Mayor Davis said, “We have an opportunity to put a stamp on the way we want things to run in our community.”
In terms of location, he offered, “We do want to see these geographically dispersed.”
He echoed several of his colleagues by stating, “I’m open about getting one in the downtown.
“I’m not worried about parking,” Mayor Davis would add.
On the one hand, he said, we complain, “I can’t find parking. No one goes there because it’s all parked out. If it’s all parked out, where’s everyone at? We’re not just parking here and walking to Woodland.
“I’ve lived in the downtown, it is a thriving downtown,” he continued. “Yes, it has it problems, but I’ll take our downtown over pretty much any other downtown I’ve walked in for the last decade… The cannabis industry coming into our downtown is not going to kill it… We can bring actual retail back into the downtown.”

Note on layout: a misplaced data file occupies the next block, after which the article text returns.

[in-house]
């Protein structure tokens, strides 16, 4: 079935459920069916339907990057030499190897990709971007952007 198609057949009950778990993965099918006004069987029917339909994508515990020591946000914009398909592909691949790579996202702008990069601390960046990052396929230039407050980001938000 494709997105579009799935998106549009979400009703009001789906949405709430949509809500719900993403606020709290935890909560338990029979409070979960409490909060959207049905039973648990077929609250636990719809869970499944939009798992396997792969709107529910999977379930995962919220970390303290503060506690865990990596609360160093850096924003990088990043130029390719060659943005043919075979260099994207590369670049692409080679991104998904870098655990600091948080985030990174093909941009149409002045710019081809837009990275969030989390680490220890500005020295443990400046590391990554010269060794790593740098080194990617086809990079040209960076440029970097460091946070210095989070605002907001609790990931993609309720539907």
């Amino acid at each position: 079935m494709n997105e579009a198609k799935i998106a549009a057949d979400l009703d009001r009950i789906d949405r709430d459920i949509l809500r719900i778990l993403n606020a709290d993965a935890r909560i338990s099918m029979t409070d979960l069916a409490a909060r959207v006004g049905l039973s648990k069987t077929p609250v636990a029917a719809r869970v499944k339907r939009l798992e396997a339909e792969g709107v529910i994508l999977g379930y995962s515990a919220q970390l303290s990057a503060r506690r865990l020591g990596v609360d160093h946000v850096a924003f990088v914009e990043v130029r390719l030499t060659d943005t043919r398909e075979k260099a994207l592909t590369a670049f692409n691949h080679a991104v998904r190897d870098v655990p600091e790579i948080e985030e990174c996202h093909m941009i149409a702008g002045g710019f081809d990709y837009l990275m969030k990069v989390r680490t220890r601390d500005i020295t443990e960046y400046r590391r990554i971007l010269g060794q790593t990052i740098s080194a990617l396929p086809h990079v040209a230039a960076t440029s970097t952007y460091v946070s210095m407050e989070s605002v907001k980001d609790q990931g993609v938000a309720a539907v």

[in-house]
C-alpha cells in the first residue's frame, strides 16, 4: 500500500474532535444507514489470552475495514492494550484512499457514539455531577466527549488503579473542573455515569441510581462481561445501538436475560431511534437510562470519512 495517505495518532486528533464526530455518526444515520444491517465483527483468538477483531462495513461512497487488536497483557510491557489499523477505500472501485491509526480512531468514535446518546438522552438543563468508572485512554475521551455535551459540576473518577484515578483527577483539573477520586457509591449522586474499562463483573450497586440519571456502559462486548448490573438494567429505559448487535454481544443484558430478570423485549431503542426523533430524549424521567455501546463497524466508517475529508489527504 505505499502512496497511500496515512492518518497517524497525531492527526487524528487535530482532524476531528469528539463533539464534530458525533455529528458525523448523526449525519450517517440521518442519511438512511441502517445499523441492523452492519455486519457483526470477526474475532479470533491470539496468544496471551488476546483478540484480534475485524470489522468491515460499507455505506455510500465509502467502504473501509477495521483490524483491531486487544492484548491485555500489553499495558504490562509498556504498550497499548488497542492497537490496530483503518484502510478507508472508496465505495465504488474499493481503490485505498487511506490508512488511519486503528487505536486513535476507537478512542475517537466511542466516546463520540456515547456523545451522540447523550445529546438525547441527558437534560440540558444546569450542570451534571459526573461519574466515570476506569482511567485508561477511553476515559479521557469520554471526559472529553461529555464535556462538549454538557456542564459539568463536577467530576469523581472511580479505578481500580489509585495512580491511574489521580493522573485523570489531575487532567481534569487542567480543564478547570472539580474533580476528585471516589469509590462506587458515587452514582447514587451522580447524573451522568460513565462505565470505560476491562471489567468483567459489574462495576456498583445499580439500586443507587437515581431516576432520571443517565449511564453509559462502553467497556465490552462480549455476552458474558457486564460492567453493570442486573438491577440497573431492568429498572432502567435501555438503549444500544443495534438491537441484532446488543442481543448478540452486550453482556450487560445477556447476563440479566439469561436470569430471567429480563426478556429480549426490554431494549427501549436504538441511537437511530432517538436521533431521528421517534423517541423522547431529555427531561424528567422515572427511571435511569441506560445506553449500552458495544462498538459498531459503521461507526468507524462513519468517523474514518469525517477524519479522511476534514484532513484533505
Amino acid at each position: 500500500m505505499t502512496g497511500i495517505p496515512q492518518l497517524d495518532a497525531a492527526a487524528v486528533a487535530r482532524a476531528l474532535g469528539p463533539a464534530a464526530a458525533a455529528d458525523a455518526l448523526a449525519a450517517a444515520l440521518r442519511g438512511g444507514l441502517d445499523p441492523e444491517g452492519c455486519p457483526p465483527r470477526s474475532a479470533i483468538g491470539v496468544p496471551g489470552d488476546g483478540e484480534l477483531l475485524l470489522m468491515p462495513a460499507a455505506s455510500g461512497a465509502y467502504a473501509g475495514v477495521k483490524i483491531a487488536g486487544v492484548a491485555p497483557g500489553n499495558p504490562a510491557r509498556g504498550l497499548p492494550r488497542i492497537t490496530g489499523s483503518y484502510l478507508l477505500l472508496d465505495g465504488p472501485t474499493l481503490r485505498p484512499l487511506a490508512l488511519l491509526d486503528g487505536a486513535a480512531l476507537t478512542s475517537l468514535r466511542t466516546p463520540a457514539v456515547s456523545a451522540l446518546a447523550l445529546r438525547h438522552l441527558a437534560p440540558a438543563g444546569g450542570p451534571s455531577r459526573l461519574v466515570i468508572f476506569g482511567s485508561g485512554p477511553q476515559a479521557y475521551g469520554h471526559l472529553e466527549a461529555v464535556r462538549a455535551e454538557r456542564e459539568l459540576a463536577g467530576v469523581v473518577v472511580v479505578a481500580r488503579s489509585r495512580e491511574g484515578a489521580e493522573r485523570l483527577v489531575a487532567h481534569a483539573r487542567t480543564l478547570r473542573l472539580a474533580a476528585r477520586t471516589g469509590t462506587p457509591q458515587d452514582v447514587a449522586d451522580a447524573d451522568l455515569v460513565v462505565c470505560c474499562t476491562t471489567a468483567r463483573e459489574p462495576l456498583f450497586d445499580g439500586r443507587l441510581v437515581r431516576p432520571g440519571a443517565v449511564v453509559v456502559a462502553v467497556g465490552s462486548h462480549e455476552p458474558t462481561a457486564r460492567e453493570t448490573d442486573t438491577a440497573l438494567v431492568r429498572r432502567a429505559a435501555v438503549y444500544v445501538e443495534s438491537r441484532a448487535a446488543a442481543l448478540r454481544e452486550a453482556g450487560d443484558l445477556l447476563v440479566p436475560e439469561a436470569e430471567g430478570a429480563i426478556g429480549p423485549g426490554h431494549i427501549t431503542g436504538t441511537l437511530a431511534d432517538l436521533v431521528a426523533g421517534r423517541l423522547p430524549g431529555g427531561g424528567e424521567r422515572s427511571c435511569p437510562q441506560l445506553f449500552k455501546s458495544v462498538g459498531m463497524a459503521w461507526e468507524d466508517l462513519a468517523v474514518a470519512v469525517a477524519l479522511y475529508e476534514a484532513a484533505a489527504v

So he said, “I’m very open to a downtown location.”
During the meeting, a lot of us chuckled at the person who complained that the downtown was too crowded and thus no one wanted to go there anymore. It reminded me of one of the Yogi Berra quips that the restaurant is too crowded, no one goes there anymore.
In my view, I think that some locations out of the core are appropriate, and if we are going to five, two or three outside the core will be good.
I am actually more concerned about the Olive Drive locations than the downtown locations because, if they close down the freeway off-ramp in two or three years, the accessibility of that location will or at least could be poor.
Some of the proposals on 2nd Street outside of the core look like good projects and locations. I was particularly impressed by the Kana Company’s presentation.
However, here, I want to make the case for the downtown, as I have in the past.
First, if you look at the three main proposals in the core – you have All Good Wellness on G Street, F Street Dispensary on F Street, and the Good People Farm at 3rd Street right by Newsbeat. The council kept the D Street location of Manna Roots on the list for now, but those are basically your three downtown locations.